At least 10k TCP connections/second per core, scaling close to linearly with cores. Ideally with errors rates close to that seen in C.
What did you see instead?
GOMAXPROCS=1 can't sustain 10k conns/ section without triggering connection timeouts at a 400ms deadline. Similarly GOMAXPROCS=24 can't sustain 100k conns / second.
Full email below.
My problem domain is such that I need to make a large number of TCP connections from a small set of hosts to many other hosts (targets), on a local network. The connections are short lived, usually <200ms and transfer <100 bytes in each direction, I need to do about 100k connections / second per source host.
The numbers below are all from a 24-core Intel machine, running Linux with Go 1.7.3, cross compiled from OS X. The machine has a multi-queue nic with RSS enabled. The targets are multiple machines running Go servers listening on 200 ports each (to avoid 5-tuple exhaustion).
My Go code  spawns N go routines, each of which calls net.Dial(), performs the transaction and then sleeps for 1s.
With this approach, setting GOMAXPROCS=1 can't sustain 10k conns/ section without triggering connection timeouts at a 400ms deadline. Similarly GOMAXPROCS=24 can't sustain 100k conns / second. Removing the context timeout passed to Dial() improves performance to the point where GOMAXPROCS=1 can do 10k conns/second at a 1% timeout rate with a 200ms deadline.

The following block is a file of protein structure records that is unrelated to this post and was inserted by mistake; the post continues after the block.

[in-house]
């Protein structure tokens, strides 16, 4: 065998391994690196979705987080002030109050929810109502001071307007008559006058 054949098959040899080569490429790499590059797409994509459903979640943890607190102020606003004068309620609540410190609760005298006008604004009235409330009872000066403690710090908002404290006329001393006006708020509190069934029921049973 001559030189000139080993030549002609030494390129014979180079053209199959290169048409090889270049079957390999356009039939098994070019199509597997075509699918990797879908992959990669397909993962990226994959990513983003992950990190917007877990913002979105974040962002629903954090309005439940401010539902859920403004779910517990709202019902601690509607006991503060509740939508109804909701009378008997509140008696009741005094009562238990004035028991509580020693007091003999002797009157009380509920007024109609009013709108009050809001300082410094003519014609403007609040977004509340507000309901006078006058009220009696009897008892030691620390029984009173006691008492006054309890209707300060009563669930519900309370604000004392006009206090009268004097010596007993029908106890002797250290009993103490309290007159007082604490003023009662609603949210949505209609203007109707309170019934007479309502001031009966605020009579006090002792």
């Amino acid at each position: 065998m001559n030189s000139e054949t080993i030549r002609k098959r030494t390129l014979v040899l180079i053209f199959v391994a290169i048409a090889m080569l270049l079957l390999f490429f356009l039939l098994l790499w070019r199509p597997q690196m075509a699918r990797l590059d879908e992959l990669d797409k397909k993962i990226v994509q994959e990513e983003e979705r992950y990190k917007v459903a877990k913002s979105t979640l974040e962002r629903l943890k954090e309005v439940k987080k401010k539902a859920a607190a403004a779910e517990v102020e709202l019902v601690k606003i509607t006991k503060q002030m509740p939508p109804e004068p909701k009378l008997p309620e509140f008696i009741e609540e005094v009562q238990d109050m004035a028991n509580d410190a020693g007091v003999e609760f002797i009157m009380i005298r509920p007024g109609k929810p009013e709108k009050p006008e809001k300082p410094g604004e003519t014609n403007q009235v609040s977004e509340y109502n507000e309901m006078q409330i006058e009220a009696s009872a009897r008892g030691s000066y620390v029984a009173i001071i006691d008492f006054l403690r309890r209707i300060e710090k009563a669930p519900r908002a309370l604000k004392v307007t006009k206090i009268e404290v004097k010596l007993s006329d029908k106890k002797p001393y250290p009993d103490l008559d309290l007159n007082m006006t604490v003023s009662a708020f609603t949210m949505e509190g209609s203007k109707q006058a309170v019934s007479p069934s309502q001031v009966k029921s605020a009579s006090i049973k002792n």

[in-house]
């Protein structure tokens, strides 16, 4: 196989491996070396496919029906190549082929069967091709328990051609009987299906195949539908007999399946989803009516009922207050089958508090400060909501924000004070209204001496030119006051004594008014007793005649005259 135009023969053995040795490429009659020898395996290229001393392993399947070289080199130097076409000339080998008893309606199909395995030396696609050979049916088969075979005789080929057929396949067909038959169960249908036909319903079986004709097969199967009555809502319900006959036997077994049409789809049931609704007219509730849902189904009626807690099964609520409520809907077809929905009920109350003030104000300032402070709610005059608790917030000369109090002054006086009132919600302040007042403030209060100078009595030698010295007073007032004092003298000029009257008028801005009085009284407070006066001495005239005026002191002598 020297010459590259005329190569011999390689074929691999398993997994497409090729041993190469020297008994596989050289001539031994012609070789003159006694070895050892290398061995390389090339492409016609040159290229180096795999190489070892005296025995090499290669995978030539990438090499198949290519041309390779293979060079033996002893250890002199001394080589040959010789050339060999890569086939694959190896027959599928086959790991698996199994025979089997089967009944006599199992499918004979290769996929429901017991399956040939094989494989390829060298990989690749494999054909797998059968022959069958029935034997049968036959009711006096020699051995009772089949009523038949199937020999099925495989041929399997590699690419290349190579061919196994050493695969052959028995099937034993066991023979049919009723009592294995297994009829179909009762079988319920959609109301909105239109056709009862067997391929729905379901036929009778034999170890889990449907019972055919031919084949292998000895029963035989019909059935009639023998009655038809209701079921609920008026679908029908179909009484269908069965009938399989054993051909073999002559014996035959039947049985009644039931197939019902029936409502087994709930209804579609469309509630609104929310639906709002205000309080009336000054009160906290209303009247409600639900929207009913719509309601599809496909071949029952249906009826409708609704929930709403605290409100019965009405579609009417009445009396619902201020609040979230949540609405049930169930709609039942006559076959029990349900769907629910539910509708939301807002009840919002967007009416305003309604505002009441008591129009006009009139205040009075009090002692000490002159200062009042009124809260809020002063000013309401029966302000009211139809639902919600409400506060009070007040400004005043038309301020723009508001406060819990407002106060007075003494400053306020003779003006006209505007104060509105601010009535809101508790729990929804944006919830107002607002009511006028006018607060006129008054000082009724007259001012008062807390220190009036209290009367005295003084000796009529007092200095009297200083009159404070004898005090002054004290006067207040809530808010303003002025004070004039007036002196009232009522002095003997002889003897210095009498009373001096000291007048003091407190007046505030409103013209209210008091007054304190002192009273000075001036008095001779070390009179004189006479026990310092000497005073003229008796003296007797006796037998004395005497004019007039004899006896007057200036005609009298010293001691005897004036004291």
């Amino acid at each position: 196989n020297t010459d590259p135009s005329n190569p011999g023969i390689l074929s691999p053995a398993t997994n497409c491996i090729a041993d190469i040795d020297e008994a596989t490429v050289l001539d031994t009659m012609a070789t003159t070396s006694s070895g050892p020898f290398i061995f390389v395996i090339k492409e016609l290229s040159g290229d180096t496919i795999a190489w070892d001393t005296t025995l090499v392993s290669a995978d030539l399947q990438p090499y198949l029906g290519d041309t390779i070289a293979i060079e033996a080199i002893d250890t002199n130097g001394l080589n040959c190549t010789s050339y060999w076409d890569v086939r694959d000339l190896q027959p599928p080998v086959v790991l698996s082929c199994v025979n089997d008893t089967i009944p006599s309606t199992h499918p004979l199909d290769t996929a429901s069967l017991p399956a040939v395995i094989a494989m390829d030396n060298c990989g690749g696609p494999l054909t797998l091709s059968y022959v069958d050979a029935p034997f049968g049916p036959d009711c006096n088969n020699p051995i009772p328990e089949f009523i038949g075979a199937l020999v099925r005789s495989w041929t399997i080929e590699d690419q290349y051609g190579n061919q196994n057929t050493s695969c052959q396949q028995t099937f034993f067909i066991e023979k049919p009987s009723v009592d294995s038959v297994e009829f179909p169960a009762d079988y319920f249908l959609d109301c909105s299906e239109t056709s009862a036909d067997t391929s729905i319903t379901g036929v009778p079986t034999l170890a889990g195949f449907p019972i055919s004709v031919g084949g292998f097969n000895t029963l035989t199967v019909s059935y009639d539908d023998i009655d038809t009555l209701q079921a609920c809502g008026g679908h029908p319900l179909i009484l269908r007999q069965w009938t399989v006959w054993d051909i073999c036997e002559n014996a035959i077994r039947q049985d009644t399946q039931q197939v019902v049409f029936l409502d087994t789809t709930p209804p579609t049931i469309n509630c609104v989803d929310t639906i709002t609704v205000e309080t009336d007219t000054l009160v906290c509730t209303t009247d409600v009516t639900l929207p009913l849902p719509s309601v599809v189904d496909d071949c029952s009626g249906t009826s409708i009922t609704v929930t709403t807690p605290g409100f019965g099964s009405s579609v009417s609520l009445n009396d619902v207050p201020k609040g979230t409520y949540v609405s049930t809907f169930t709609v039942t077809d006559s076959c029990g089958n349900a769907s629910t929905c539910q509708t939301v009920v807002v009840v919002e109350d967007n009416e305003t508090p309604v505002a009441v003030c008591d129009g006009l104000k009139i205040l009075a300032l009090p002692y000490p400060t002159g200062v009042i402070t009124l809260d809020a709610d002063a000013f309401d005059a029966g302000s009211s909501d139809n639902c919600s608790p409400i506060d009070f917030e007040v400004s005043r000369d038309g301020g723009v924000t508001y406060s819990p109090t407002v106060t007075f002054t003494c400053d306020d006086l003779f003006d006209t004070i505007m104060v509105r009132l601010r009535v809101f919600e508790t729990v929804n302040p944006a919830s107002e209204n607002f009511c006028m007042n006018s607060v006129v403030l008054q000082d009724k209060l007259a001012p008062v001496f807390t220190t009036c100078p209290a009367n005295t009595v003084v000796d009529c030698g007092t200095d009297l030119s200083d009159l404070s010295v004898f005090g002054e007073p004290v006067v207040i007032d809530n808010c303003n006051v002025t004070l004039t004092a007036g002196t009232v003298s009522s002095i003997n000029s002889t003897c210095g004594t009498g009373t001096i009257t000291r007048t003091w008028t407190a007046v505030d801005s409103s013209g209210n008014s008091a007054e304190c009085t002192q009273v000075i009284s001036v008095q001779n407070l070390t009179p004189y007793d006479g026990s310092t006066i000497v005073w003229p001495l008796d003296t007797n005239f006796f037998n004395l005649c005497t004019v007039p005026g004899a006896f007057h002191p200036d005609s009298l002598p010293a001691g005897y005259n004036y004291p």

I've written a C++ solution that uses N-threads, each calling epoll(). Targets are assigned to threads and then the sockets stay local to the thread for the duration of the transaction. On the same host a single thread can do 20k conns/second with a 0.12% timeout rate at a 200ms deadline. 6 threads with 10k conn/s each produce <2% of timeouts @ 200ms and with 16 threads, 10k each, <2% exceed 200ms and <0.5% of requests exceed 300ms.
I believe the Go solution suffers from at least two issues:
i) net.Dial() is fairly expensive, both in terms of allocations & syscalls. 
ii) syscalls cause the Go routine to be rescheduled, bouncing the work for a single socket across CPU cores, hurting locality. Correct me if I'm wrong here but from my reading that's what occuring.
I've tried a number of workarounds:
Use net.DialTCP() at GOMAXPROCS=4, 40k conns/second all requests complete in <200ms. That's an improvement but it doesn't allow me to provide a timeout.
exposing net.tcpDial() directly gives 5% timeouts @200ms with GOMAXPROCS=4, 40k conn/s second. Setting GOMAXPROCS=24 produces a 0% timeout rate, and can scale up to 80k conn/s before timeouts start appearing (1% @ 100k conns/s). This is the best option I've found so far but requires use of an internal API.
using syscall.Socket() directly. The problem here is receiving notification when the socket is writable (connected). There doesn't appear to be a way to hook into the netpoller. I wrote a solution using syscall.EPoll() directly but that had even worse performance than the native Go solution.
Does anyone have suggestions on speeding this up? I'd prefer to keep this component in written in Go but I'm running out of options to meet the performance & efficiency targets.
One way to evaluate the cost of unnecessary syscall rescheduling would be to replace some of the syscalls in the Dial path with syscall.RawSyscall calls. (I wouldn't do this for connect, and any others that could obviously block.)